On edit: I felt males were being disced for being fathers which involves more than being a donor or some other apparatus that can be replaced by a machine.
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callous taoboy Donating Member (1000+ posts) Send PM | Profile | Ignore Tue May-25-04 03:22 PM
Response to Reply #3
13. Well put, beyurslf.
I have so many gay friends who have kids that the distinction for me between gay and straight parenting was blurred long ago.

The controversy over gay marriage will go the way of the controversy over interracial marriage.
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mulethree Donating Member (1000+ posts) Send PM | Profile | Ignore Tue May-25-04 03:44 PM
Response to Reply #3
21. where did
Edited on Tue May-25-04 03:44 PM by mulethree
'neocon religious fascist' and 'ridiculous ignorance' come from? I don't see them in Danieljay's post and suggest they're related to that 'sore spot' instead.
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Danieljay Donating Member (1000+ posts) Send PM | Profile | Ignore Tue May-25-04 04:07 PM
Response to Reply #3
25. I've been called a lot of things..but
never have I been even remotely accused of being neocon religious fascist. Why is it that a simple opinion about the need for stable opposite sex role models in the development of a child NOT be representative of a liberal?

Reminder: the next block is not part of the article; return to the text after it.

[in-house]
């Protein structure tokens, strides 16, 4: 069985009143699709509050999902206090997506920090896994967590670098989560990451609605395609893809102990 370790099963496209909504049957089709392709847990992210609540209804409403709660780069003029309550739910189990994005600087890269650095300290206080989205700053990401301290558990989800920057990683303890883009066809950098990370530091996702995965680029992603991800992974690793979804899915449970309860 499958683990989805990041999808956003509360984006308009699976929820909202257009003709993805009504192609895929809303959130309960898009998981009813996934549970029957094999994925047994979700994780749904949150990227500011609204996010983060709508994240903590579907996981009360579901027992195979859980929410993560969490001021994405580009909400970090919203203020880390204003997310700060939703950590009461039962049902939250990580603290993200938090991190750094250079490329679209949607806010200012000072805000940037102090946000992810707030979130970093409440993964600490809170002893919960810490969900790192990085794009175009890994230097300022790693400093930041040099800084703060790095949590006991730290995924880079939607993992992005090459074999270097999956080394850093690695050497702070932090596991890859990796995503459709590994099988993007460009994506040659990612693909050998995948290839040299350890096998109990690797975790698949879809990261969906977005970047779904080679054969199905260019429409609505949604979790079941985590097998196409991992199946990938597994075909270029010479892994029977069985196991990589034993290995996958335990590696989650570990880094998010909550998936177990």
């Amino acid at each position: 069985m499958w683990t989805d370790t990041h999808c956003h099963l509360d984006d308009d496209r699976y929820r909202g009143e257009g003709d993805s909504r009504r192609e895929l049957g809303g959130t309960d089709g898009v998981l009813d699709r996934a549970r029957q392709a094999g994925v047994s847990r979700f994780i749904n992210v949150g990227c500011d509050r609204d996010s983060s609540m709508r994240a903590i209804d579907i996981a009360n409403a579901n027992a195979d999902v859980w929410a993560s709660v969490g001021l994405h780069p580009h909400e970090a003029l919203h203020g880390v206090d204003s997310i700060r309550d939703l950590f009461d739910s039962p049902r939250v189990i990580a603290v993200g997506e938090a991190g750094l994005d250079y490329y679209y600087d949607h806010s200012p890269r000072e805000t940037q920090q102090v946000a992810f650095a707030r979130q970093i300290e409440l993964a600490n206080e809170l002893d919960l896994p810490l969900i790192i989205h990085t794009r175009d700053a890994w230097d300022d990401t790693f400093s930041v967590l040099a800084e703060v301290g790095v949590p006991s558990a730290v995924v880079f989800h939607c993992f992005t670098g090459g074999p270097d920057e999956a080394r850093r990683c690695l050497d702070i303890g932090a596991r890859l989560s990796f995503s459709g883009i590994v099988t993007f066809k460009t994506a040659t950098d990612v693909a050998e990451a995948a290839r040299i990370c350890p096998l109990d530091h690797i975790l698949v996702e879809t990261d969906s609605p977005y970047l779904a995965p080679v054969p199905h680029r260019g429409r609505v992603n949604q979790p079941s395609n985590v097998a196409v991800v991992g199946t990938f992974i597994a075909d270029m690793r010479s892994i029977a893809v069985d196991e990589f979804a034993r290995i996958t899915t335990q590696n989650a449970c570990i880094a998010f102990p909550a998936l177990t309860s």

I didn't assume that a child in a home with gay parents has no opposite sex role models, I simply stated that in my heart I believe it is important that there are, and I know first hand its not always the case.

Nowhere did I say that gays or lesbians aren't capable in any way of raising healthy children, I support that right, and I stick to my previous opinion. To me, its not a gay/straight issue.

The name calling and the reactionary remarks were expected. Interestingly enough I find nowhere in your post where I disagree with you, except me being a neocon religious fascist.
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nothingshocksmeanymore Donating Member (1000+ posts) Send PM | Profile | Ignore Tue May-25-04 02:13 PM
Response to Reply #2
4. There are many ways one can have positive roles models in both genders
without them being a parent.

I've got no problem with what's on your heart as long as it's not irrational hatred and fear of what you don't know.
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TahitiNut Donating Member (1000+ posts) Send PM | Profile | Ignore Tue May-25-04 02:15 PM
Response to Reply #2
5. As an only child raised by a divorced mother ...
... I don't know/believe that the gender of the parents is anywhere as significant as the benefit that there are two. My parents were divorced when I was eight, so I at least have some experience on both sides.